* can be cloned by declaring that it implements the 
     * <code>Cloneable</code> interface. 
     *
     * @return     a clone of this instance.
     * @exception  CloneNotSupportedException  if the object's class does not
     *               support the <code>Cloneable</code> interface. Subclasses
     *               that override the <code>clone</code> method can also
     *               throw this exception to indicate that an instance cannot
     *               be cloned.
     * @exception  OutOfMemoryError            if there is not enough memory.
     * @see        java.lang.Cloneable
     * @since      JDK1.0
     */
    protected native Object clone() throws CloneNotSupportedException;

    /**
     * Returns a string representation of the object. In general, the 
     * <code>toString</code> method returns a string that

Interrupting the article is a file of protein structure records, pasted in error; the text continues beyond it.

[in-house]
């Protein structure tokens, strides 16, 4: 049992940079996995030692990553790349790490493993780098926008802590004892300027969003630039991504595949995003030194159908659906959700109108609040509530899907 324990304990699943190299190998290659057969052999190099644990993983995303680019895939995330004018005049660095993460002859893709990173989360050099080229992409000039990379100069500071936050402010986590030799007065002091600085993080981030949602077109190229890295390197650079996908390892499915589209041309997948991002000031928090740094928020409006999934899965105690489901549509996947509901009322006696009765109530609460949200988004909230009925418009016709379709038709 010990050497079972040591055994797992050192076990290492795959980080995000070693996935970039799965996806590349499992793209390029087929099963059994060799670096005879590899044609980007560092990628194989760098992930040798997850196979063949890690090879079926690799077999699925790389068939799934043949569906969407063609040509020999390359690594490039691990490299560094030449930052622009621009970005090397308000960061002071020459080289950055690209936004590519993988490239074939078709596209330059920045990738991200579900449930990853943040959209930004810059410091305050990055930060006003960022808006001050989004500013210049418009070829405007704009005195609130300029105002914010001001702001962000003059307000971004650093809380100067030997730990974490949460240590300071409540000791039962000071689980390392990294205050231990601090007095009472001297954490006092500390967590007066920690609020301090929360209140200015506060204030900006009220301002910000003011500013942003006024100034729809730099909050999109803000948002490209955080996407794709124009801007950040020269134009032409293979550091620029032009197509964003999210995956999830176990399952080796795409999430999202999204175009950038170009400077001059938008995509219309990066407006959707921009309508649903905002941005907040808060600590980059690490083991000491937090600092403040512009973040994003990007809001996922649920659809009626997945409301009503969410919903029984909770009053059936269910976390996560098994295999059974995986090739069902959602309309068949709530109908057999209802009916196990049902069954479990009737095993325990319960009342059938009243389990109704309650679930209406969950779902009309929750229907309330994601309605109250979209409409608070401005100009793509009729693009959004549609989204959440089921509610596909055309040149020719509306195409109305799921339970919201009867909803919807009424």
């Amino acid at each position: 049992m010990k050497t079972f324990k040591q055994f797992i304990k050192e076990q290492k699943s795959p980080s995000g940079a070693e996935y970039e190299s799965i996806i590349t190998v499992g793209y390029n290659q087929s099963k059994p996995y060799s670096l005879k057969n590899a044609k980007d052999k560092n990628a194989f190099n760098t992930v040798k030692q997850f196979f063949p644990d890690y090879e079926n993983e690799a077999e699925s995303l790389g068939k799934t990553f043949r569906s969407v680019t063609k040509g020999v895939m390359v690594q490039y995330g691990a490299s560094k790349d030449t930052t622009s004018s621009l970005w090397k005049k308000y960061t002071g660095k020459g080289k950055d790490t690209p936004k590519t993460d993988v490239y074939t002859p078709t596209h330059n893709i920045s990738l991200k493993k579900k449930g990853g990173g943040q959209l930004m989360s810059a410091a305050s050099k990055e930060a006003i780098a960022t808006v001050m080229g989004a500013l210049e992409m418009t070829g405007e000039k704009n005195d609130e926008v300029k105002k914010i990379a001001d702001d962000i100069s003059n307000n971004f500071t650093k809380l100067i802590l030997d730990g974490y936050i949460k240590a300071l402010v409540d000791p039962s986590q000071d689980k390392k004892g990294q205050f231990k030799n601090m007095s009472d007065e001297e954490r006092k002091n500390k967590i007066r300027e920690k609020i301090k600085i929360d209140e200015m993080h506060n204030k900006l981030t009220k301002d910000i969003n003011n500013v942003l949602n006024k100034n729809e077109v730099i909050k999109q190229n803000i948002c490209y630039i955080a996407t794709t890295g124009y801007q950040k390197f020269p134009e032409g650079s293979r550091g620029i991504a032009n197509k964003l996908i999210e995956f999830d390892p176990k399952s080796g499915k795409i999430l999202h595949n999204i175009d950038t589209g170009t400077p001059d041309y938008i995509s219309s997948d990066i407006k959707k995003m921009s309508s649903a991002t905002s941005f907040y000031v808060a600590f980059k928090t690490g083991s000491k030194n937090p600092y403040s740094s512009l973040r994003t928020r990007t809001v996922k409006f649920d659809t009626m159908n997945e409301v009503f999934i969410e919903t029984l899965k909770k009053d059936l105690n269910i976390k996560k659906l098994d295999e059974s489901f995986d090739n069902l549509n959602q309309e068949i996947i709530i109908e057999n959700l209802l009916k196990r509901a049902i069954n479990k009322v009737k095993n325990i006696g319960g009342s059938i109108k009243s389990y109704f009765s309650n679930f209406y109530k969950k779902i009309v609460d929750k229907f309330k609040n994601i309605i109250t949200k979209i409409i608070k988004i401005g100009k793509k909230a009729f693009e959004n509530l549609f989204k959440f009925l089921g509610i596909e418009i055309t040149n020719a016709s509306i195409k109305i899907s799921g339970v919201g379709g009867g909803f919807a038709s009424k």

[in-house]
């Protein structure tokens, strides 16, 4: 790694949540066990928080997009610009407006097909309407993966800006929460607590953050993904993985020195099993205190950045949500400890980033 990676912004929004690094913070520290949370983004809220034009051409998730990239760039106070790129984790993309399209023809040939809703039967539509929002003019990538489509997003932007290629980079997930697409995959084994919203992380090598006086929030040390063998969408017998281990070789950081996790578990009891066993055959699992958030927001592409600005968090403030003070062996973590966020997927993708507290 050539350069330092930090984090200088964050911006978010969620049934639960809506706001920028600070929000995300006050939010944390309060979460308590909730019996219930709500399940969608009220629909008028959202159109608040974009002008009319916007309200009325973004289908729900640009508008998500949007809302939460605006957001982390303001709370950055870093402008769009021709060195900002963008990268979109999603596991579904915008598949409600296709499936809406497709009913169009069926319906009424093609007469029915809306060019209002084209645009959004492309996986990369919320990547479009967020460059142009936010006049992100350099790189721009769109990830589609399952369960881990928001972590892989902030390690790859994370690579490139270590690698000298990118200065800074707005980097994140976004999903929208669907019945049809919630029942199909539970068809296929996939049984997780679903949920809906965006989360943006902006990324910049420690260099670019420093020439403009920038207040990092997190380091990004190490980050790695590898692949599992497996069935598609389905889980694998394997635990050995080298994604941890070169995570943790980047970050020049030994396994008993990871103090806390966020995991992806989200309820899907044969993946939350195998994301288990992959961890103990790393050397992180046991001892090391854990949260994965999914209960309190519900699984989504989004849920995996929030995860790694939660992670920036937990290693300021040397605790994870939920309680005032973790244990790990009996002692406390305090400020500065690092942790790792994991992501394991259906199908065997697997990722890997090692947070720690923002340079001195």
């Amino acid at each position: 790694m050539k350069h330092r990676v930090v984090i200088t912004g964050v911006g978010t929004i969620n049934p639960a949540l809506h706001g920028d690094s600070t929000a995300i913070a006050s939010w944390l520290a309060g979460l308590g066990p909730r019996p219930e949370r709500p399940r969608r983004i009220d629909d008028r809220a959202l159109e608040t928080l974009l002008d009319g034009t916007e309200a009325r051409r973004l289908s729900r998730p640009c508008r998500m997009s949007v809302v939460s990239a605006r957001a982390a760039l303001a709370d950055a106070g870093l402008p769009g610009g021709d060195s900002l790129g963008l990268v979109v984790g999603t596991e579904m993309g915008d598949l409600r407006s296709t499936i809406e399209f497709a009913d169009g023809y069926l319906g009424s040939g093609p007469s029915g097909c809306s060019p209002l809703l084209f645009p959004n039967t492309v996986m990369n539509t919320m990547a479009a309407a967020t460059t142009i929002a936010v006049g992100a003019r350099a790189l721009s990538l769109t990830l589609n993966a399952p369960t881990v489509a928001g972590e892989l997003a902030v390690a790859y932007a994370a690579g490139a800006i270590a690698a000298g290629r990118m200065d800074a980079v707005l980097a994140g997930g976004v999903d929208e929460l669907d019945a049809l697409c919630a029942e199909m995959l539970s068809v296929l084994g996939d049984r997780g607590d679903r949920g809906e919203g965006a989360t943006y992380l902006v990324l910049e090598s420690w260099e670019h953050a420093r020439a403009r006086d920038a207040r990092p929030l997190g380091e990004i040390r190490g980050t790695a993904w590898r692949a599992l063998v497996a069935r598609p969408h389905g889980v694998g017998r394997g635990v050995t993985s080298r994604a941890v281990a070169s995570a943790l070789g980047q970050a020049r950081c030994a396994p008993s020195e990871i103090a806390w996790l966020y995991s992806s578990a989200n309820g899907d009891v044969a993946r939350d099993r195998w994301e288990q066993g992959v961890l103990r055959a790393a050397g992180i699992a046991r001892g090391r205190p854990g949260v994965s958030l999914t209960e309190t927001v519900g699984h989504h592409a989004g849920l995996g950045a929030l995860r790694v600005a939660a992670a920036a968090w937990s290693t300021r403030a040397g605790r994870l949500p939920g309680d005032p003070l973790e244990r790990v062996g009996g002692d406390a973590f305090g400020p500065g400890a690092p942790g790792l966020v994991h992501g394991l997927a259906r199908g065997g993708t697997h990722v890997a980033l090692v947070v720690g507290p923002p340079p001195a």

* "textually represents" this object. The result should 
     * be a concise but informative representation that is easy for a 
     * person to read.
     * It is recommendedthat all subclasses override this method.
     * <p>
     * The <code>toString</code> method for class <code>Object</code> 
     * returns a string consisting of the name of the class of which the 
     * object is an instance, the at-sign character `<code>@</code>', and 
     * the unsigned hexadecimal representation of the hash code of the 
     * object. 
     *
     * @return  a string representation of the object.
     * @since   JDK1.0
     */
    public String toString() {
	return getClass().getName() + "@" + Integer.toHexString(hashCode());